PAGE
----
Really, I'm going somewhere with this.
On both of our flights back...no wi-fi. So, I finished 3 (short) books instead!
One of these books was Rivet Your Readers with Deep Point of View by Jill Elizabeth Nelson. I downloaded it for Kindle when it was briefly free. (And interestingly, read it after finishing George MacDonald's The Light Princess, written in the 1800s, and probably the opposite of deep POV.)
The basic idea of this book is to write "closer" to your point-of-view character. As it says very early on (you can see it in the "Look Inside" option on Amazon):
In order to remain firmly inside the (point-of-view character's) head, nothing in a scene can be presented for reader consideration that is outside that character's awareness.
Easier said than done, of course, but this brief book does a good job of defining and offers some techniques that will benefit all fiction writers. There are brief exercises, as well. (Admittedly, I was on an airplane so just typed my answers into my Kindle, instead of writing them out with detail, which may have been more useful.)
Nelson mentions basic things that I learned from other writing groups (you almost never need to use phrases like "he saw", because anything that's presented through a point-of-view character is something the character saw). She also has a lot of things I hadn't thought of. There is a very good explanation of writing your paragraphs in a linear/logical order, which will benefit all writers (even non-fiction).
For me, the main shortcoming is that (if I recall correctly) all the examples are from Nelson's own works. Obviously getting copyright clearance from other authors would have been more difficult, but I would have liked to see how other authors approach the same problems. (And I felt just a tiny bit like I was reading a sales pitch for the books cited!)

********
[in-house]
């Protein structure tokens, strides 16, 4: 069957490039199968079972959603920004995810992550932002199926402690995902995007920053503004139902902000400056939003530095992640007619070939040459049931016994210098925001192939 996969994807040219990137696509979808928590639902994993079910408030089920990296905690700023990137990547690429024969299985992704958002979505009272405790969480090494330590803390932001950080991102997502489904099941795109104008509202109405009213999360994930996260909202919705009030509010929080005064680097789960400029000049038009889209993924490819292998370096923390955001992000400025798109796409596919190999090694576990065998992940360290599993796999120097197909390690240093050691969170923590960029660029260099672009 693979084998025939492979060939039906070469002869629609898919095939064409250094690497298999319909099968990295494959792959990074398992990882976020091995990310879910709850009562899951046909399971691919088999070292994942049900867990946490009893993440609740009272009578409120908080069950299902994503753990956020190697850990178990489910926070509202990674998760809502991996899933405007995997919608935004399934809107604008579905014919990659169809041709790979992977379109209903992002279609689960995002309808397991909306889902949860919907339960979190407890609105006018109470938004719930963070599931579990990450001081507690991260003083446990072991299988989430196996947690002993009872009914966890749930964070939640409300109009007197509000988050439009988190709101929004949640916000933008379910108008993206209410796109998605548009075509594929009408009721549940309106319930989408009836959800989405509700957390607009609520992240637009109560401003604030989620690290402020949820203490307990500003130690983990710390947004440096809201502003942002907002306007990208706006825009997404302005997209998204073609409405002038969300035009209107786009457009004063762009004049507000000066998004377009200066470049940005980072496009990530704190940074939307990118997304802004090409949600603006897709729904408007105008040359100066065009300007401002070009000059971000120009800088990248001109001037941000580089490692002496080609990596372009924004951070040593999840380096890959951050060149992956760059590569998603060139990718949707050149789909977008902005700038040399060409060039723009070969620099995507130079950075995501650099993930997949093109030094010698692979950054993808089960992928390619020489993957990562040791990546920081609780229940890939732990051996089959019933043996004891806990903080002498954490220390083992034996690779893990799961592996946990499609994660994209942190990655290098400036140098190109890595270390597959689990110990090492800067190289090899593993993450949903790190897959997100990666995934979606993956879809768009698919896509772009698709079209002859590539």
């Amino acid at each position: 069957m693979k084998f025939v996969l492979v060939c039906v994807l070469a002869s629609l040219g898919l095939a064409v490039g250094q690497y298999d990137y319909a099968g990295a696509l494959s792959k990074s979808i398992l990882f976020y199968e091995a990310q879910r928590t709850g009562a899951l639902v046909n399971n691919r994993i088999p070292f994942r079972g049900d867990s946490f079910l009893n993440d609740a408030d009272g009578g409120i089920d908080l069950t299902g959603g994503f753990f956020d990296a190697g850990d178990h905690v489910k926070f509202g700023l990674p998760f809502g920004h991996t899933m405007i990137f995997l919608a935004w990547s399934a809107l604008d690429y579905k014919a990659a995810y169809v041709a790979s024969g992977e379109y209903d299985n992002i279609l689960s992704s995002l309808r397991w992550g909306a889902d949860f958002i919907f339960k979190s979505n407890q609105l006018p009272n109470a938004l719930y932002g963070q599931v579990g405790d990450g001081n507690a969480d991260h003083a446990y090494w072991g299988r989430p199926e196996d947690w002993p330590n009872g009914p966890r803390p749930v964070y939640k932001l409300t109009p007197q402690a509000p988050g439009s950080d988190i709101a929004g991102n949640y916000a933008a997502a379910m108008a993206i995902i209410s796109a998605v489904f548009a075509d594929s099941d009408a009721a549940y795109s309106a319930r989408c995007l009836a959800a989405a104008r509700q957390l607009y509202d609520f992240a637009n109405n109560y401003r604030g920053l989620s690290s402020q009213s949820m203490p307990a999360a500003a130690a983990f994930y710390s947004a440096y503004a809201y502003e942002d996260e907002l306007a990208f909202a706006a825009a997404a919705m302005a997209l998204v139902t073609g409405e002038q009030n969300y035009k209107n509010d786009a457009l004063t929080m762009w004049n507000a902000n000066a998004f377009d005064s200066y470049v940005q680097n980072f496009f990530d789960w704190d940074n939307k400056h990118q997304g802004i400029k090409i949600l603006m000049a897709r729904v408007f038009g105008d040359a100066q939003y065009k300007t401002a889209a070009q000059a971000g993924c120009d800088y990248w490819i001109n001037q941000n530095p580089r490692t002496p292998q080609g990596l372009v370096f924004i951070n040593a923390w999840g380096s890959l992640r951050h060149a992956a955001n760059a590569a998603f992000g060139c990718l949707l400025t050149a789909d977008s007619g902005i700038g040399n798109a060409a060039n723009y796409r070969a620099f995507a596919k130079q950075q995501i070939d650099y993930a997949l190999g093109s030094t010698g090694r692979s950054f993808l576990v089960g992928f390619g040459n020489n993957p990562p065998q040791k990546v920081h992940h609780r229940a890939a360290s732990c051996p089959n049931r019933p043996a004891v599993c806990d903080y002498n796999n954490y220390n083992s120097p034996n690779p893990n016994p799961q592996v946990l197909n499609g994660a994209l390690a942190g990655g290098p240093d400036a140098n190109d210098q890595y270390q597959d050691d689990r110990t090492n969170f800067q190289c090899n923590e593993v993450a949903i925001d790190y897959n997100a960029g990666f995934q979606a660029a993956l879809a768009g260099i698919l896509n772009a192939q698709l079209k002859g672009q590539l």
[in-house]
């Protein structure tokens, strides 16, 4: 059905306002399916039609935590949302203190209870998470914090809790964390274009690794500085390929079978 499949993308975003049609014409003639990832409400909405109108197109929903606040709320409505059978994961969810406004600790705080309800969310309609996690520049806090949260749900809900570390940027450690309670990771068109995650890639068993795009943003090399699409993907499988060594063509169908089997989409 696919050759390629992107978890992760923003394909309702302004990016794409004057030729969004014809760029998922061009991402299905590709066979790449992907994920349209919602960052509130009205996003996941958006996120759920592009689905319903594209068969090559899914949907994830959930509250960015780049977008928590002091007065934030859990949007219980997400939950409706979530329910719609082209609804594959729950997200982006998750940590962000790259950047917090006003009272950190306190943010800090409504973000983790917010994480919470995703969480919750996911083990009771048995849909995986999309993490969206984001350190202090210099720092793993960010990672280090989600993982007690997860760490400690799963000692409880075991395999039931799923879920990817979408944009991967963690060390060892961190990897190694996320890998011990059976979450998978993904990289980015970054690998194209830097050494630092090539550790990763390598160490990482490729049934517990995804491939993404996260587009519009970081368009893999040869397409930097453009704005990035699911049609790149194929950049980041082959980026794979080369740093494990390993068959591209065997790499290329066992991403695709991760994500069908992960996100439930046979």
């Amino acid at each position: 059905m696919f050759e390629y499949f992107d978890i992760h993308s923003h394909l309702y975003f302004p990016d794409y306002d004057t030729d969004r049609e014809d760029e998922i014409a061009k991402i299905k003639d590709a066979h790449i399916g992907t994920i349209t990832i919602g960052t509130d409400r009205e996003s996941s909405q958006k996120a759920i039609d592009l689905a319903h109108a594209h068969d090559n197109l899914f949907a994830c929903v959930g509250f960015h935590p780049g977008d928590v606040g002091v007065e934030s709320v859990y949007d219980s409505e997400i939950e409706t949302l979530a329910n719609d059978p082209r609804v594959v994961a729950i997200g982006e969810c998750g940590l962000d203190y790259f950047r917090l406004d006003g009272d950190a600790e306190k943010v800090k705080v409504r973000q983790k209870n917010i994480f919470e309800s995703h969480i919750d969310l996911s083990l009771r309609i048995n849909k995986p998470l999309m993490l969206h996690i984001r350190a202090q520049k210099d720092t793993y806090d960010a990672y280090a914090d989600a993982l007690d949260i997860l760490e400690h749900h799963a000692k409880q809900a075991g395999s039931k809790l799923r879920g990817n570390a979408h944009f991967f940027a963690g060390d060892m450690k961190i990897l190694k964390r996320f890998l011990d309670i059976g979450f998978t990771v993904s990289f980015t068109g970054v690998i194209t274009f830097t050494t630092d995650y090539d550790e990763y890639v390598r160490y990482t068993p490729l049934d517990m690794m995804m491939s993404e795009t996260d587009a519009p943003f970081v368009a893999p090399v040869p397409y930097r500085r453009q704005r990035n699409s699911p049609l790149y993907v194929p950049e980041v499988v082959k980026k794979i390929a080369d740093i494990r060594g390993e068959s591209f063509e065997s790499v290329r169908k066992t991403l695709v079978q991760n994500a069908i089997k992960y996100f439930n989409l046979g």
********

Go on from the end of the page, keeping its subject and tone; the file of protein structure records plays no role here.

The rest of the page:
Something else this book taught me is that, as a reader, I don't actually want to read deep POV for the majority of the book. Taken out of the context of a book, I actually preferred a few of the "wrong way" examples to the "right way" examples, such as:
Shallow: Joy rocketed through Adrienne.I see where the second example is "deeper" but it didn't engage me or make me feel like I was in Adrienne's head. I never think of a grin stretching my lips. Maybe I'd feel differently reading it in the context of a book (if she'd EARNED this happiness and I could feel it with her). But standing alone, I'd rather know what happens next then read two sentences describing how she's happy.
Deep: A grin the size of the big, blue sky stretched Adrienne's lips. If her feet met the sidewalk, they sure didn't know it.
For every example I disagreed with, there were probably two where the "deep" version was stronger. Here is a gem, where I thought the Shallow was all right, but the Deep is much better:
Shallow: Despair tugged at Jenny's heart. No one ever believed her.
Deep: Jenny wilted into her chair. What was the point of trying to defend herself?
So although I discovered I actually prefer a touch of narrative distance, I'll definitely try to put some of the tips in here to use.
If you actually WANT to write deep point of view (which is a very popular style nowadays) this should help you quite a lot. Even if you don't, it's worth a read just to get clarification as to what people mean when they say "deep point of view" and to find a few tips that will tighten your writing.